My Top Stocks And My Top Drops For 2018

by: The Dividend Guy


Some companies are ignored or dropped by investors for no reasons.

Other are praised… for apparently no reasons either.

I’ve selected 3 stocks that should do well in 2018 while 3 that I would drop if I owned them.

The market is an interesting place. I’m fascinated how people look at companies. How pros” are making the world shake upon good or bad news… sometimes in opposite directions! My goal today is to take away a part of that noise and offer you 3 picks I would definitely add to my portfolio in 2018 and 3 that I would drop in a second if I had them.

Top Stocks

The reason why I selected those companies is because they have either been ignored by the market or dropped dead on the side of the road. For that reason, I think they will all bounce back this year.

1. Walgreens (WBA)

Source: Ycharts

WBA continues to walk under the Amazon (AMZN) cloud as it is waiting to get struck by lightning. I don’t believe this will happen. In fact, Walgreens posted solid results at the beginning of the year showing strong sales in the pharmacy business. The U.S. pharmacy retail business is doing well! Comparable sales were up by +4.7% while total sales jumped by 8.9%. Lower prices on generic drugs kept hurting WBA results, but the company found other ways to improve its sales and overcome this headwind. Both international retail and pharmacy wholesale posted revenue increase of +4.1% and 5.6% respectively.

Going forward, I believe the acquisition of 1,932 Rite Aid's pharmacy stores will add to the existing wide network. WBA is covering a large part of the U.S. population. As Americans age, I don’t think they will order their medicine online. I think they will use the physical stores to seek additional services and advice. Those will be found at Walgreens pharmacy stores. Amazon can’t provide this service.

The company has also made an acquisition in China. WBA acquired 40 percent of Sinopharm Holding Guoda Drugstores Co., Ltd., a leading retail pharmacy chain in China. I think it’s a good way to use their expertise and expand in another country.

2. Gentex (GNTX)

Source: Ycharts

The company is small and is often left out with barely no interest form the public. Gentex dominates a small for fast growing market: auto dimming mirrors. The company owns about 90% market share in this field and only 25% of existing cars have these type of mirrors. This market will continue to grow for decades as such improvements is encouraged in the automotive industry.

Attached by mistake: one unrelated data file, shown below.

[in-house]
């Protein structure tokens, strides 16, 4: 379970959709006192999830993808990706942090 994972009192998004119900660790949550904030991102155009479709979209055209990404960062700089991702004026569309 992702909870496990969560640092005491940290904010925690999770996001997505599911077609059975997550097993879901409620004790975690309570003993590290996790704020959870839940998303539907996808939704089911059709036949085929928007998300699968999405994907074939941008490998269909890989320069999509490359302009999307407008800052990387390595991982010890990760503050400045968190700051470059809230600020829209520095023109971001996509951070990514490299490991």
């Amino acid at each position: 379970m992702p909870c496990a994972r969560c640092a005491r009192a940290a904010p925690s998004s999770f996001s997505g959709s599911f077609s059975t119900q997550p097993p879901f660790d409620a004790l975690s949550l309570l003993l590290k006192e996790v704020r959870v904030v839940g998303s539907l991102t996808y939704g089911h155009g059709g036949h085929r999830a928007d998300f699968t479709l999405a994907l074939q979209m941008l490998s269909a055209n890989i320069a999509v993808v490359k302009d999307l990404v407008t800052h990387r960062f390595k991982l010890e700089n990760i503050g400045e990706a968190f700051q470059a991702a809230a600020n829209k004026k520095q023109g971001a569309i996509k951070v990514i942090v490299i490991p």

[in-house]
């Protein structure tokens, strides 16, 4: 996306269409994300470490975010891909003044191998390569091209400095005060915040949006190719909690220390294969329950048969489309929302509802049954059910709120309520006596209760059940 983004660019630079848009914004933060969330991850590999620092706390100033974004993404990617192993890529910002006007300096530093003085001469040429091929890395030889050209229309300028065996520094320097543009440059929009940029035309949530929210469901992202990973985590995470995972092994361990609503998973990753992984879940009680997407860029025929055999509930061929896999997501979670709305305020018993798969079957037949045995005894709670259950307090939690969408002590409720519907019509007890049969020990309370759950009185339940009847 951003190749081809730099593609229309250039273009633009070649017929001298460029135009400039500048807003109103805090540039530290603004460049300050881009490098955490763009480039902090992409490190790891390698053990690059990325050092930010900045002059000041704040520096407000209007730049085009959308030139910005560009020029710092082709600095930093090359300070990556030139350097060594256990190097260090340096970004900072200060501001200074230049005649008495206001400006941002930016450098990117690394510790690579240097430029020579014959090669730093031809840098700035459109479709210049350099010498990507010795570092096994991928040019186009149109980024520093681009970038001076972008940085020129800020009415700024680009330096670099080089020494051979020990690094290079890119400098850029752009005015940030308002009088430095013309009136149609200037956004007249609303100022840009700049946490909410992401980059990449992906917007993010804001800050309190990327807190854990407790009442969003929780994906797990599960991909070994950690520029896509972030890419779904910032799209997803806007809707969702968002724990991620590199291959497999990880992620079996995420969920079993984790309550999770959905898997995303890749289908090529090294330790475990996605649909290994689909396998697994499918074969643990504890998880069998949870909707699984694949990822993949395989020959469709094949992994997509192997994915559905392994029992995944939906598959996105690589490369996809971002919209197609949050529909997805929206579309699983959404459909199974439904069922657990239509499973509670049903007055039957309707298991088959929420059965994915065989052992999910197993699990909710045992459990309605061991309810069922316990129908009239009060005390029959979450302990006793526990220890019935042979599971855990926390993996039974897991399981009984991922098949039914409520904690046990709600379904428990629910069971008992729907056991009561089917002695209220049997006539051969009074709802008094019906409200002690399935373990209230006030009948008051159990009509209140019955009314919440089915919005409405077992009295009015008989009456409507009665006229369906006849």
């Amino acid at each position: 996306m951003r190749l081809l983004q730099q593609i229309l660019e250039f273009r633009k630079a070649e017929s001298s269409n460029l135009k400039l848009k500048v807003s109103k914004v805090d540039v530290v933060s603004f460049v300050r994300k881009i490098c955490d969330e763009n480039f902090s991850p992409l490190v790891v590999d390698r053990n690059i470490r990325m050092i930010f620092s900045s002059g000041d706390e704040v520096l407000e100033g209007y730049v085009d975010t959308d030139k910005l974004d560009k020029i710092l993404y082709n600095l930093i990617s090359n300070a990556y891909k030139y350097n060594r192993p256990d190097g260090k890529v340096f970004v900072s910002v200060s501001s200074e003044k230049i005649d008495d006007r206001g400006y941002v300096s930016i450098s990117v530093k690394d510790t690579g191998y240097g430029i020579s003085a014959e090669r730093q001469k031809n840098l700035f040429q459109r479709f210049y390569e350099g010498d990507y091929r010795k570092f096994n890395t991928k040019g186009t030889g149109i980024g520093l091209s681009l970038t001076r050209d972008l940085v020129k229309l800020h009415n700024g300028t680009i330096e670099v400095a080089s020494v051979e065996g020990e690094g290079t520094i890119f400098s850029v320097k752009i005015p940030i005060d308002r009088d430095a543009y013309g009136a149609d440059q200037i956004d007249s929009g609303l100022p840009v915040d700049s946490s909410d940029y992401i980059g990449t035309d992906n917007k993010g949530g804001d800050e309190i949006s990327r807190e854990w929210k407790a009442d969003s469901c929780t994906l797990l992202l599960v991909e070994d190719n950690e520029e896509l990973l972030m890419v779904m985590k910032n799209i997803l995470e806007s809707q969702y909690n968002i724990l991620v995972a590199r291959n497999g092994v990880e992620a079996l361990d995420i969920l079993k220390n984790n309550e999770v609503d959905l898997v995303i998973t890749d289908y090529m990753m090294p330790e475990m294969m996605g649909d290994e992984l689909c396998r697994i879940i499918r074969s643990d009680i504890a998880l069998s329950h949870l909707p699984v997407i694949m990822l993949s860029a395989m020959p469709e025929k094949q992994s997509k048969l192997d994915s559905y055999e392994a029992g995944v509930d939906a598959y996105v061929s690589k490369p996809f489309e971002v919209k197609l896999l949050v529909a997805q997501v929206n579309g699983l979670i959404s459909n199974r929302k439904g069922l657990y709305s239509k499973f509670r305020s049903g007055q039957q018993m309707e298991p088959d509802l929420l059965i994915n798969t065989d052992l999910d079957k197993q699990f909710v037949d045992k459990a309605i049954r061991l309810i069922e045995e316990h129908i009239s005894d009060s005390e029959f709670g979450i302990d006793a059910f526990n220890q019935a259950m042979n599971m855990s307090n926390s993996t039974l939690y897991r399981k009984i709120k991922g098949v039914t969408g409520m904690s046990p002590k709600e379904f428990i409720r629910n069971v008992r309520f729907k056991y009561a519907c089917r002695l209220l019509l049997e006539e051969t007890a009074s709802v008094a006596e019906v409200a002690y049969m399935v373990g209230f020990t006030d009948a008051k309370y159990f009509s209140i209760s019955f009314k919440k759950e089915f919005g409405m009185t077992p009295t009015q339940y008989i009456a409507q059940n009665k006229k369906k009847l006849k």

The company can also count on dimming aircraft window technology as another growth vector. This new type of windows makes the flight experience more likable as passengers don’t suffer from sun glaring in their eyes. This technology is used by Boeing.

Another usage of their auto dimming technology is found in car beam. SmartBeam is currently sold in Europe as this market is slowly opening. I believe this technology will be added to more luxury vehicle as it improves security on the roads.

Finally, Gentex shows little debt and strong cash flow generation abilities. The company healthy balance sheet will help going through any economic downturns.

3. Starbucks (SBUX)

Source: Ycharts

In my view, Starbucks suffers from the A-class student. Nothing is good if it doesn’t bring back A+’s home. Starbucks didn’t have the most amazing year in 2017, but that’s not a reason to ditch it on the side of the road.

SBUX quickly adapts to its clientele as it remains in constant communication with its customers. Through its fast growing membership programs and its phone app, Starbucks knows its clientele taste and purchase habits. It helps developing the right menu and the right store size. This is how it is going from a morning coffee shop to an all-time around small restaurant.

Starbucks is also growing quickly in China with comparable sales growth of 8% in their latest quarter. China is obviously a huge market to develop for SBUX. Like their coffee or not, the company is able to make lots of people enjoy their coffee experience”.